Why has our country degraded into one where instead of discussing things civilly and trying to come to compromises and see other points of view, we immediately dismiss others with different opinions as idiots and demean them? You’ll never convince others of their errors by doing this (nor will you ever be humble enough to realize any errors in your own logic). If you want to continue in a more intelligent way, please tell me which of my opinions you don’t agree with and explain, using the actually laudable logic I sincerely credited you with earlier, why I could be wrong in my opinion.

        1. SHG Post author

          No, we were not having an intelligent conversation. No, you don’t have a PhD in criminal justice. And no, you are not entitled to be taken seriously when you post a comment of such mind-numbing stupidity. There is a rule here, that no one is allowed to make people stupider. You have violated that rule. You’re gone.

    1. Gloria Wolk

      Dallin, do a little research. You will find tasers can be lethal. There are numerous lawsuits filed on behalf of families who lost a loved one due to police using tasers incorrectly and/or on the wrong person. One example, from Burlington, VT, was a man who police acknowledge should not have been tasered because their department procedures prohibit using tasers on people who are cognitively impaired.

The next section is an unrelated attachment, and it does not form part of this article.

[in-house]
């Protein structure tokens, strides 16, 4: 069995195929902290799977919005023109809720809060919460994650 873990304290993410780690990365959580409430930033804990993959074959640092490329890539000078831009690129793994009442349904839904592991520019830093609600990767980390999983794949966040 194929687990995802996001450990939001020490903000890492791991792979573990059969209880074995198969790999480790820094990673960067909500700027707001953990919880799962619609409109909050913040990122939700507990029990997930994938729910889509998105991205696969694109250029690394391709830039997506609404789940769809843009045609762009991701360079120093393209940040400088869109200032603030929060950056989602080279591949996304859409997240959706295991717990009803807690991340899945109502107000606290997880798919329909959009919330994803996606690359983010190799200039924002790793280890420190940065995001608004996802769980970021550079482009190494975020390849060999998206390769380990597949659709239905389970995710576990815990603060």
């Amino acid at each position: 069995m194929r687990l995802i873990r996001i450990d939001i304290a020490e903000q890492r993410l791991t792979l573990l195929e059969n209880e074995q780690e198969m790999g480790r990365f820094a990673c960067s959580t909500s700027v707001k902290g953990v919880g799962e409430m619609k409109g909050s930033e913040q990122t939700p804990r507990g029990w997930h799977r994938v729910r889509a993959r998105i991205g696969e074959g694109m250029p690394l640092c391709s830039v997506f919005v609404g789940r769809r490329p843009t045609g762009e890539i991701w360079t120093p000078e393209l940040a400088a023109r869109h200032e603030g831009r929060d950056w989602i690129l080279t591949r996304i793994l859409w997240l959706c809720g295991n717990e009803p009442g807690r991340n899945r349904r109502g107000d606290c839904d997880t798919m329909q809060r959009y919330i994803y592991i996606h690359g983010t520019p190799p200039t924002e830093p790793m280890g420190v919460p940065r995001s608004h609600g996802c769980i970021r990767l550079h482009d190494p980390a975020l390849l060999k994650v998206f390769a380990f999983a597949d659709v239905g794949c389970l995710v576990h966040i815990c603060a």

Put that electric charge directly on the chest of someone who may have an invisible pacer maker or another heart condition, or use too strong a charge for the body build of the victim, and you have a homicide.

      The medical examiner in Vermont called it death by homicide.

      Why should innocent citizens expect to be tasered for resisting arrest, when resisting arrest may be nothing more than expressing Freedom of Speech?

      1. jakee308

        And especially given that the police have a very “flexible” definition of what constitutes resisting arrest.

  3. Dallin Smith